I wrote about the book last July, focusing on the title theme. The course of the last few hundred years gives us plenty of reasons for an upbeat long-term view, in part because a few revolutions have occurred over that time, giving us plenty of, well, plenty.
Ridley, a popular science writer, actually takes a longer view than that. He identifies the source of most progress in trade. He starts the book discussing human prehistory, noting the evidence that Cro-Magnon people traded widely, while Neanderthals did not. This probably explains why we descend from the former, not the latter. The traders won out, out-producing (out-surviving) the more “socialistic” folk with bigger brains.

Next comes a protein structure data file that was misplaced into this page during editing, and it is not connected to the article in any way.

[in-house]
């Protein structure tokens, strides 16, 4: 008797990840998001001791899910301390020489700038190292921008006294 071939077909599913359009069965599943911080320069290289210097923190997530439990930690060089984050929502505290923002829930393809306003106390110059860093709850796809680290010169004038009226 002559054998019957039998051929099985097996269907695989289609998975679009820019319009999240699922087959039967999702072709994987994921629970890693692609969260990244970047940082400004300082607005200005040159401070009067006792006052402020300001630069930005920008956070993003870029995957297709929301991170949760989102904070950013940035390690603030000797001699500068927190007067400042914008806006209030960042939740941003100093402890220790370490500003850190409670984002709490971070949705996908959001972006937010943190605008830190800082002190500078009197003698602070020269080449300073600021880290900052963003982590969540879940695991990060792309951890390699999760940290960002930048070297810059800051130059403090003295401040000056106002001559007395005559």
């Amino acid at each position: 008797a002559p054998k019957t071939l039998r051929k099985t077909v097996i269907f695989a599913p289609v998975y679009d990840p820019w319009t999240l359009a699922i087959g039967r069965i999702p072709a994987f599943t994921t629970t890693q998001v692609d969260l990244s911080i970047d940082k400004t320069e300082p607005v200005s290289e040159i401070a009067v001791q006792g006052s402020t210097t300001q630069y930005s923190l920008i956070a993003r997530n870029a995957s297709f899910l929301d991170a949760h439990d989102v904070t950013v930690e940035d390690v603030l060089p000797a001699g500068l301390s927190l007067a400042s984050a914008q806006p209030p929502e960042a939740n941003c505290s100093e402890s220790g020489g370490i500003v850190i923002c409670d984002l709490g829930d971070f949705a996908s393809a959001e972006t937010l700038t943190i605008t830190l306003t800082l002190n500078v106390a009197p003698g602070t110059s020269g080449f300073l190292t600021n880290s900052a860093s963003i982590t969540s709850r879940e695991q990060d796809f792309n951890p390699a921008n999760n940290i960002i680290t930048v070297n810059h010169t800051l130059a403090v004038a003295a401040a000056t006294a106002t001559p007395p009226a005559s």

The ability to trade gave our ancestors a huge comparative advantage — a key economic principle that Ridley ably explains.
Ridley and Hayek share a general outlook, so the award is fitting. It’s also fitting to learn of it during “Hayek Week” — what with the new, “definitive” edition of F.A. Hayek’s classic Constitution of Liberty out, receiving reviews in major papers.
Here’s hoping Ridley continues to echo Hayek’s success in the marketplace of ideas. His recent Wall Street Journal op-ed cheering on “the cheapeners and cost-cutters” (rather than the usual ballyhooed inventors) suggests that he will do just that.
This is Common Sense. I’m Paul Jacob.